Bunk rooms house the majority of the ship’s complement. Stacked two beds high and eight to a room, they offer little privacy – though curtains can be drawn, and private storage is on a slide-out shelf under each bunk. Squads are encouraged to bunk together. Each bunkroom has a small video display on the wall, for shared entertainment and for squad-specific briefings. There are also several standardized unisex bathrooms – two toilets, two showers (that can seal off and act as standing bathtubs), and a three-sink bar each. On the Cattalesta, it is rumored that some of the squidfolk have been luxuriating in long baths, though there is sufficient capacity that this is not yet a serious concern even if the rumor is true. It is certainly the case that the squidfolk bunks are water beds: literally, they prefer to sleep in saltwater. Otherwise-empty central access areas, such as those adjacent to the lower mess, tend to be pressed into use as common areas, to hang out or do various group activities (games and small, short drills are popular). Below the bunk rooms, on the gun deck, is the ship’s laundry – washing and drying machines, armored both out of concern for what they may care for and to provide cover in the event of a prison break.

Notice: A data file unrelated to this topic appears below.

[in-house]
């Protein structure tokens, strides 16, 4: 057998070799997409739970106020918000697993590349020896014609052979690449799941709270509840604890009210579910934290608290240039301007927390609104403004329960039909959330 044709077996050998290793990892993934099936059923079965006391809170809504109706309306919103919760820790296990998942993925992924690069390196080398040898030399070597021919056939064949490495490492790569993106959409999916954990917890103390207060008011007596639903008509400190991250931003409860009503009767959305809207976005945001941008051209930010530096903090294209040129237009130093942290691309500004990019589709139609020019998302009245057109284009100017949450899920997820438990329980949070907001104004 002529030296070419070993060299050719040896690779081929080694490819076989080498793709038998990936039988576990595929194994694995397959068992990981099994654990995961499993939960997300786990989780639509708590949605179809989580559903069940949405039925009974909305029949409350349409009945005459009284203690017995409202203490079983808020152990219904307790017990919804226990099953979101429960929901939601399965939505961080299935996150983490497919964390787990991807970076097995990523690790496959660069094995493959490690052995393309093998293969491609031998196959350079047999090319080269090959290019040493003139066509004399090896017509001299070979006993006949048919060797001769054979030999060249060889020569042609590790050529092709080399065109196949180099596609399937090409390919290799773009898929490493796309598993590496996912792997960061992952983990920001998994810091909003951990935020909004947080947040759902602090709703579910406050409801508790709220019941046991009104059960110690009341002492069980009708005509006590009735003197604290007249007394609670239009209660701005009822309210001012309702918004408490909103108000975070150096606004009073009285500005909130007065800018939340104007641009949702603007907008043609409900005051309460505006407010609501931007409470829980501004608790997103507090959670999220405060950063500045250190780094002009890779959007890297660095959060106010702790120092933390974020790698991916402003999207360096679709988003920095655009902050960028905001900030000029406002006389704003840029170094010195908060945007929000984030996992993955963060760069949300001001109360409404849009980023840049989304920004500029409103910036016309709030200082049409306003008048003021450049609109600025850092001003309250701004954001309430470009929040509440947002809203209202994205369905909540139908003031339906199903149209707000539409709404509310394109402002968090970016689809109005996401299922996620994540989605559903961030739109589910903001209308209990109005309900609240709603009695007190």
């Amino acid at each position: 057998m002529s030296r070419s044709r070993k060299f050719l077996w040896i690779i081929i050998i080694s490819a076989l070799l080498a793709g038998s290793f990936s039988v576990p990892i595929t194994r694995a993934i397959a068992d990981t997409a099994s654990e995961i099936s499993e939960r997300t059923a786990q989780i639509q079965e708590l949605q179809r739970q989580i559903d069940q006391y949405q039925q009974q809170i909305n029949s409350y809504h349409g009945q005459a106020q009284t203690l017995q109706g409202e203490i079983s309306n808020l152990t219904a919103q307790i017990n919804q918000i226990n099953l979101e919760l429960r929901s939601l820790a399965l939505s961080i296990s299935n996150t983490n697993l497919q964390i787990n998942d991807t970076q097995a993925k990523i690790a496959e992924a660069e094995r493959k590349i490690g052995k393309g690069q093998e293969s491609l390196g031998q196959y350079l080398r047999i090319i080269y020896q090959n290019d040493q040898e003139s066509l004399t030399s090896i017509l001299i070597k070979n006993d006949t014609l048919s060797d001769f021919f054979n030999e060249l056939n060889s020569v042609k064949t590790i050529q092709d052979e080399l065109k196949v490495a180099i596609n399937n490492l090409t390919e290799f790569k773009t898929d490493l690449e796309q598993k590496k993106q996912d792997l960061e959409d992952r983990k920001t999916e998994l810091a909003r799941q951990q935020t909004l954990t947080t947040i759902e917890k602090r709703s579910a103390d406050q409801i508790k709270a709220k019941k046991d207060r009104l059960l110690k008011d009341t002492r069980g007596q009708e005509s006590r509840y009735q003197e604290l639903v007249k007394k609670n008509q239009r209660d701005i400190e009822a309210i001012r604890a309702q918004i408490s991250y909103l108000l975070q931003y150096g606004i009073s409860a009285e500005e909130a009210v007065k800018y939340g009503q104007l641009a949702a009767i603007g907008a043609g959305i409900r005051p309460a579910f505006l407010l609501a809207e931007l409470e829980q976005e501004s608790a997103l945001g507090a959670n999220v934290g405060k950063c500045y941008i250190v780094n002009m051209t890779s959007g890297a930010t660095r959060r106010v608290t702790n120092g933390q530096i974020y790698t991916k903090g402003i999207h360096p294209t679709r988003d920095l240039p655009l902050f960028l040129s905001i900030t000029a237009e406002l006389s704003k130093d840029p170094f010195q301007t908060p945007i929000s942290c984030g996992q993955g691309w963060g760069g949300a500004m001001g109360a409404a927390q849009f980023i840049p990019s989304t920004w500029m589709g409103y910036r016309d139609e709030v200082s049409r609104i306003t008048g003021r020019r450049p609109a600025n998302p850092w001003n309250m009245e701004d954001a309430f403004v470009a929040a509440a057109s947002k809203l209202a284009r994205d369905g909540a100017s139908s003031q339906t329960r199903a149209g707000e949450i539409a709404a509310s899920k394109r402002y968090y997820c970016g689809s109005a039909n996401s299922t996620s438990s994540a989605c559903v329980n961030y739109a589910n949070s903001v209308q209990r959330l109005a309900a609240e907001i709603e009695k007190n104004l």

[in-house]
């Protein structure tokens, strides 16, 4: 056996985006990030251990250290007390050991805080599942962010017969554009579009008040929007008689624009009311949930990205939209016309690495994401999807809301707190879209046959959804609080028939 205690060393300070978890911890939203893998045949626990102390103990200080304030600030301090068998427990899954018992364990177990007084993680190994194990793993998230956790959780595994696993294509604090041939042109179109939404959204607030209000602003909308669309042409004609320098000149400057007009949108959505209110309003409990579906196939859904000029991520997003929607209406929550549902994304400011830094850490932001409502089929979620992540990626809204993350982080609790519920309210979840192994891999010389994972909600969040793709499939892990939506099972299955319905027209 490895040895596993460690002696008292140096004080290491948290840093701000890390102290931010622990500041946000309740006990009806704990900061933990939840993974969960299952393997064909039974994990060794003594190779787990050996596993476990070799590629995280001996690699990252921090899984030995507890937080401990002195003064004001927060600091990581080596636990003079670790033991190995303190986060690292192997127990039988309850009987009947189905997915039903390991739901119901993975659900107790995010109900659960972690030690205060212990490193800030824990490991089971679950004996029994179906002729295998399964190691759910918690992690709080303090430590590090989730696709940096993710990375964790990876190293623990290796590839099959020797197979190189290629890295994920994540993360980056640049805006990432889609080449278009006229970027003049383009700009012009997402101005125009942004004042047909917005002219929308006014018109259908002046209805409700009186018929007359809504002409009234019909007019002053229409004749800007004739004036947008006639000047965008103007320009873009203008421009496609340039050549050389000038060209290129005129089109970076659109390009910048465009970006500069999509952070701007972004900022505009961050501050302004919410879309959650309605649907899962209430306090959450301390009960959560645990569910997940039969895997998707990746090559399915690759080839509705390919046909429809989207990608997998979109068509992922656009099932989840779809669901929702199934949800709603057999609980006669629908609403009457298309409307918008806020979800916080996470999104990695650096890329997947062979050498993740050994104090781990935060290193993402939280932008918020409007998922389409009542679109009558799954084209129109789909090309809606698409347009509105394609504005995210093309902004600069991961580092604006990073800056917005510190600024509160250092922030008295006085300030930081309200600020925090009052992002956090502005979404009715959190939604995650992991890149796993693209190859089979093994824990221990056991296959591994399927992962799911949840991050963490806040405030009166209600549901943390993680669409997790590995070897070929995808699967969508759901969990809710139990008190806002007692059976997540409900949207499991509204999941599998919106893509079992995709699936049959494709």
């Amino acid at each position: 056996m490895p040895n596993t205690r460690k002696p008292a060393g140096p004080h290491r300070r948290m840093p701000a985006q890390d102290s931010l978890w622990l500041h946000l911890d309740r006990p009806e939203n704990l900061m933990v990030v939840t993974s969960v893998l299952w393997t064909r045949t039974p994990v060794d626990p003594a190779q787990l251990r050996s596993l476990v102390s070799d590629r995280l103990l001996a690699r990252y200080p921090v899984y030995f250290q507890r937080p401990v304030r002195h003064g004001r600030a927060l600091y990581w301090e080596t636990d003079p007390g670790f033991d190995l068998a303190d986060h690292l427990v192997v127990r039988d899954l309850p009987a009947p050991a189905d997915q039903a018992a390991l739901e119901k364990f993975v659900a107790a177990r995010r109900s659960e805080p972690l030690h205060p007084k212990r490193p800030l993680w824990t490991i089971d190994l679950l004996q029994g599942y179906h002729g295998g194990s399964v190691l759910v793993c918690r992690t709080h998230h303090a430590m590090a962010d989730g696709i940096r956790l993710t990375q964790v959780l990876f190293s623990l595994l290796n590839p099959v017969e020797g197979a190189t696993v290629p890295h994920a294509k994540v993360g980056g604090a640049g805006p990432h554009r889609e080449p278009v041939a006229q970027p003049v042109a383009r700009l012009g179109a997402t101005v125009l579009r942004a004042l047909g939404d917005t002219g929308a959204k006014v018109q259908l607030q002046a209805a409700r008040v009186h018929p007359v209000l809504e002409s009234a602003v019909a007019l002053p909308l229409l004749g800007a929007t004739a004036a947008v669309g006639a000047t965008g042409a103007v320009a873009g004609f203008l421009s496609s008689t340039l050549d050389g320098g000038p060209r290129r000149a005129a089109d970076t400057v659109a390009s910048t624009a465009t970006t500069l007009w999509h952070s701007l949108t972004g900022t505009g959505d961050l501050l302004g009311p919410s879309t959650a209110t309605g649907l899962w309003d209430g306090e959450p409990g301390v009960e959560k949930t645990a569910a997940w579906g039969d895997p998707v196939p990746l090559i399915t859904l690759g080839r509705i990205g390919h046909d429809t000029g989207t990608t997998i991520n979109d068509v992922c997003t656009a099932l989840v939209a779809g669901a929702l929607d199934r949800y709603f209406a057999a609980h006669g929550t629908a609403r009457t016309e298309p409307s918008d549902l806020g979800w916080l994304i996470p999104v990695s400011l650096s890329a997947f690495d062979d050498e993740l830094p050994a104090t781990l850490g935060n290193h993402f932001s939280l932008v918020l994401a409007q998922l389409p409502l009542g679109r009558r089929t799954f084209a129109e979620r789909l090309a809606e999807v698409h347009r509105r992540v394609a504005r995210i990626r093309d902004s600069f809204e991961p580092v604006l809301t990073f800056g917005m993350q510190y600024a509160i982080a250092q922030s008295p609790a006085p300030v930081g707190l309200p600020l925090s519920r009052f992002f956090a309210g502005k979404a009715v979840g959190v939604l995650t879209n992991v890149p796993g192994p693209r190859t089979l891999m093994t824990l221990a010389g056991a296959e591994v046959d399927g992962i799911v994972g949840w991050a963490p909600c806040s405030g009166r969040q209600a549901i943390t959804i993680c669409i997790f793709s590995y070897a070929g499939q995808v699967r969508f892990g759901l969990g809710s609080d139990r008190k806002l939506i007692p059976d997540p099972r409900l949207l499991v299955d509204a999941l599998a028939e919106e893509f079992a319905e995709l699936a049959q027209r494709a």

The rest of the ship’s crew gets relatively luxurious cabins, with one bed per room, and optionally a few other fixtures – a small desk, a guest seat, and a larger version of the bunkrooms’ video display are common. Even the ship’s captain and the Exalts only get standard cabins. Although it was not by design, in all ships of the class, the Exalts are assigned the block of cabins toward the rear of mid deck, with semi-private bathrooms shared mainly with the medical bay (though technically available to anyone). One of the Exalts on the Cattlasta has sealed the door to her cabin with a portal leading to a “heart world”; maintenance has rigged cleaning drones to access her cabin through the vents to keep it from getting too dusty. Two more of the Cattlasta’s Exalts insist on sharing quarters when both are aboard; there is official concern about this setting a bad example for the crew, especially as they are not an officially married couple, but standing policy is to tolerate such minor lapses in discipline from Exalts.